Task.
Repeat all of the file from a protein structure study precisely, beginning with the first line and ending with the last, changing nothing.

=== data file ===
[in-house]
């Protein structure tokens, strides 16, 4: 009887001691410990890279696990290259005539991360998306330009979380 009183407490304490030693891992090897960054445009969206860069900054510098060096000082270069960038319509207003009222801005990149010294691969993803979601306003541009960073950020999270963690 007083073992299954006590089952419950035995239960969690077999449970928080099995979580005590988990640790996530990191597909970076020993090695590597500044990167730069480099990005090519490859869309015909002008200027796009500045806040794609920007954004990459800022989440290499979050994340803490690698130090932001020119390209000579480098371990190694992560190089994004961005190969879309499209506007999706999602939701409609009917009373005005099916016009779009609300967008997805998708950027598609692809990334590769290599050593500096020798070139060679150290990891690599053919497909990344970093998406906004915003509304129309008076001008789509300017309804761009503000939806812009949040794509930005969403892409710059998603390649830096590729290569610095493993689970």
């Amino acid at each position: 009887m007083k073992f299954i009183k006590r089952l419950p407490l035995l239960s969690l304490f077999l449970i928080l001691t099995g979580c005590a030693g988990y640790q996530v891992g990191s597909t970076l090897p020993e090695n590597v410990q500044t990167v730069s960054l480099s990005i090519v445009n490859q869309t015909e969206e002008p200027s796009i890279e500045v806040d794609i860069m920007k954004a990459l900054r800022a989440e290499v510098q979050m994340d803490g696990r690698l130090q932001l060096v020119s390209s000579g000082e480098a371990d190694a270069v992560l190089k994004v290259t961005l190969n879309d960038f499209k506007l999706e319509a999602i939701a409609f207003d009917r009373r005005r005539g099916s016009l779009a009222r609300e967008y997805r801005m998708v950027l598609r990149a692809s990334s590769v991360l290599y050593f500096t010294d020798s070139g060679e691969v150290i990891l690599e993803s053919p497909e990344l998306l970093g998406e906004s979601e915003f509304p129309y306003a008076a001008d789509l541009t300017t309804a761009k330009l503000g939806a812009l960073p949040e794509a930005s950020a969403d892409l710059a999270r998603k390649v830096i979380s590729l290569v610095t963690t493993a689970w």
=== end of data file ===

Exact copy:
[in-house]
């Protein structure tokens, strides 16, 4: 009887001691410990890279696990290259005539991360998306330009979380 009183407490304490030693891992090897960054445009969206860069900054510098060096000082270069960038319509207003009222801005990149010294691969993803979601306003541009960073950020999270963690 007083073992299954006590089952419950035995239960969690077999449970928080099995979580005590988990640790996530990191597909970076020993090695590597500044990167730069480099990005090519490859869309015909002008200027796009500045806040794609920007954004990459800022989440290499979050994340803490690698130090932001020119390209000579480098371990190694992560190089994004961005190969879309499209506007999706999602939701409609009917009373005005099916016009779009609300967008997805998708950027598609692809990334590769290599050593500096020798070139060679150290990891690599053919497909990344970093998406906004915003509304129309008076001008789509300017309804761009503000939806812009949040794509930005969403892409710059998603390649830096590729290569610095493993689970």
């Amino acid at each position: 009887m007083k073992f299954i009183k006590r089952l419950p407490l035995l239960s969690l304490f077999l449970i928080l001691t099995g979580c005590a030693g988990y640790q996530v891992g990191s597909t970076l090897p020993e090695n590597v410990q500044t990167v730069s960054l480099s990005i090519v445009n490859q869309t015909e969206e002008p200027s796009i890279e500045v806040d794609i860069m920007k954004a990459l900054r800022a989440e290499v510098q979050m994340d803490g696990r690698l130090q932001l060096v020119s390209s000579g000082e480098a371990d190694a270069v992560l190089k994004v290259t961005l190969n879309d960038f499209k506007l999706e319509a999602i939701a409609f207003d009917r009373r005005r005539g099916s016009l779009a009222r609300e967008y997805r801005m998708v950027l598609r990149a692809s990334s590769v991360l290599y050593f500096t010294d020798s070139g060679e691969v150290i990891l690599e993803s053919p497909e990344l998306l970093g998406e906004s979601e915003f509304p129309y306003a008076a001008d789509l541009t300017t309804a761009k330009l503000g939806a812009l960073p949040e794509a930005s950020a969403d892409l710059a999270r998603k390649v830096i979380s590729l290569v610095t963690t493993a689970w």